Indoor air quality is a crucial factor in the overall well-being of your home. Poor indoor air quality can contribute to sore throats, sinus problems, and feeling tired and unwell. In fact, studies have shown that poor indoor air quality can impact energy levels, concentration or even mood. This can be particularly problematic for those with respiratory issues such as asthma, or bronchitis. So, if you or your family members are experiencing fatigue, eye irritation, sinus troubles, allergy symptoms, nausea, rashes or other health issues, it could be a result of your indoor air quality. While you may be aware of the importance of improving your indoor air quality, you may not have considered how candles could be affecting your air. Candles can be used to create a sedate ambiance, changing the complete atmosphere of your room, but they may also worsen your indoor air quality. So, here we’ll explore this topic in a little more detail here so that you can maximize the cleanliness of your indoor air.
In a 2001 EPA report, studies were cited that suggest some candles can provide chemical reactions, releasing acrolein, acetaldehyde, nitrogen dioxide and even formaldehyde in concentration levels exceeding the indoor air EPA threshold levels for safety. This is particularly the case when you’re burning candles which have added scents or fragrances.
This is supported by South Carolina State University study that documented that paraffin candles emitted toluene and benzene at toxic levels. Benzene and toluene have been shown to cause a variety of health issues including respiratory ailments and asthma. They are also linked to an increased risk of developing certain types of cancer.
Why Candles May Be Harmful
Burning a candle may not only release the potentially harmful, yet invisible candles, but also may cause soot to form. This is black smoke that can stain ceilings, walls, and fabrics. When candles do not burn entirely, they are likely to produce soot, and while soot may develop with all forms of candle, cheaper or scented candles tend to produce greater amounts of soot. A Technical University of Denmark study found that soot from candles being burned is a leading cause of indoor ultra-fine particles or UFPs. These are microscopically small particles that are so tiny that they can enter lung tissues to cause health issues and problems. Unfortunately, paraffin or aromatic candles are the worst offenders for producing soot, but they are also the most common forms of candle on the market.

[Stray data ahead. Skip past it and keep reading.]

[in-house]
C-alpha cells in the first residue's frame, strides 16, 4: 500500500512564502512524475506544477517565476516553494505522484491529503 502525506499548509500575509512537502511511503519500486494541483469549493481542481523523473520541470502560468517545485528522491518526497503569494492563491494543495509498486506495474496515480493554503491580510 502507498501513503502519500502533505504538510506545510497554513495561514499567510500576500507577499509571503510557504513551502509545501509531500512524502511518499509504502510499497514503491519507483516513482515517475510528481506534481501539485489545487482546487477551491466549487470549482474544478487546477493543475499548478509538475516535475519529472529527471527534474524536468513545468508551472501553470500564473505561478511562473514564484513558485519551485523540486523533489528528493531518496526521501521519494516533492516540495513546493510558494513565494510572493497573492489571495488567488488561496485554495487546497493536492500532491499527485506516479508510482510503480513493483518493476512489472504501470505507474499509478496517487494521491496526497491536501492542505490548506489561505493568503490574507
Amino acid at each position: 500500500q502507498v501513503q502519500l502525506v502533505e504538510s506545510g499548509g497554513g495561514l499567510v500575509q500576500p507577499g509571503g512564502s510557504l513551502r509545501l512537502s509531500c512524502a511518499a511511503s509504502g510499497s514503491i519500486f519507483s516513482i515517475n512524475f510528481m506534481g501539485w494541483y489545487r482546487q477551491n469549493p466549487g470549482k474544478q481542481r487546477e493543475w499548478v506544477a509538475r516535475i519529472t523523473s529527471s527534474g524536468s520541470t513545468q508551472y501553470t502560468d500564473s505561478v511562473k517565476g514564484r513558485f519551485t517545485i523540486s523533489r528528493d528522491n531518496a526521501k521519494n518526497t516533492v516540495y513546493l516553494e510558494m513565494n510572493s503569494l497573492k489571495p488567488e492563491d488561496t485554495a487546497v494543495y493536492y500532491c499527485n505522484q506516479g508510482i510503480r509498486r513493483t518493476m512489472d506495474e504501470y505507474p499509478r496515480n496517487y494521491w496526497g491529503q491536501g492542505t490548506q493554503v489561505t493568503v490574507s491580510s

Protecting Yourself While Enjoying Candles in Your Home
While you may be aware of the health risks associated with burning candles inside your home, it is unlikely that you will want to avoid them altogether. Although avoiding lighting any candles may be the best option, it is not really realistic. Fortunately, there are some measures that you can take that will lessen the biggest of the potential health concerns.
Avoid Using Candles in an non-ventilated Room:
When burning candles try to avoid using them in an non-ventilated room. Cracking open a window or leaving a door slightly open will provide sufficient ventilation to allow any harmful chemicals that may be produced to dissipate naturally.
Maintain the Wicks:
Try to buy candles that are fitted with a thin wick. Avoid candles that have a thick wick or a wick with a wire core that will keep it upright. Ideally, the wick should be thin and braided that will curl over when it is burned. Before you light the candle for the first time, trim the wick, so it is just a ¼ inch long. This should provide sufficient wick for easy lighting, but also limit the amount of soot it produces. If you notice that your candle is burning unevenly, you may need to trim the wick further. So, keep an eye on the candle, and if it appears to be smoking, you’ll need to perform a little wick maintenance.
Limit Your Candle Burning:
While you may want to set the mood inside your home, try to plan your candle burning. Ideally, you should only burn candles for an hour or two per day, so if you’re planning a romantic meal, leave lighting the candles until the last moments before you sit down to eat. You should also allow your candles to fully cool before you try to relight them.
Consider Your Candle Choices Carefully:
When shopping for candles, try to look for candles that are unscented and natural. The best option is beeswax chemicals which do not contain the chemical levels you will find in paraffin based candles. You should also avoid candles that have a metal insert. If you can’t find beeswax candles or want to avoid animal products, opt for a soy based candle that will burn cleaner than the alternatives.
Avoid Candle Containers:
If you use a candle container with a narrow mouth, the opening will provide an unsteady air flow, increasing flicker. Instead, opt for free standing candles placed on a heat proof plate or stand to avoid wax dripping on your furniture.
Consider the Alternatives:
If you want to create that candlelight ambiance, but want to avoid burning candles, there are some indoor air friendly alternatives. For example, candle warmers don’t require a flame, and the wax is gently warmed rather than burned. Warming your candle will mean that it won’t emit any chemicals, soot or smoke. Another alternative is a diffuser that can add aromatherapy effects to your room. Swapping your candles for a diffuser will add fragrance by dispersing essential oils to fill your room with natural fragrances.
Invest in an Air Purifier:
You can also improve your indoor air quality with an HVAC modification. A whole home air purifier can be added to your system to remove the majority of the indoor air pollutants produced when you burn candles.
If you would like to learn more about improving your indoor air quality, be sure to speak to an experienced HVAC technician, who can guide you through the options to ensure that you and your family can enjoy excellent indoor air.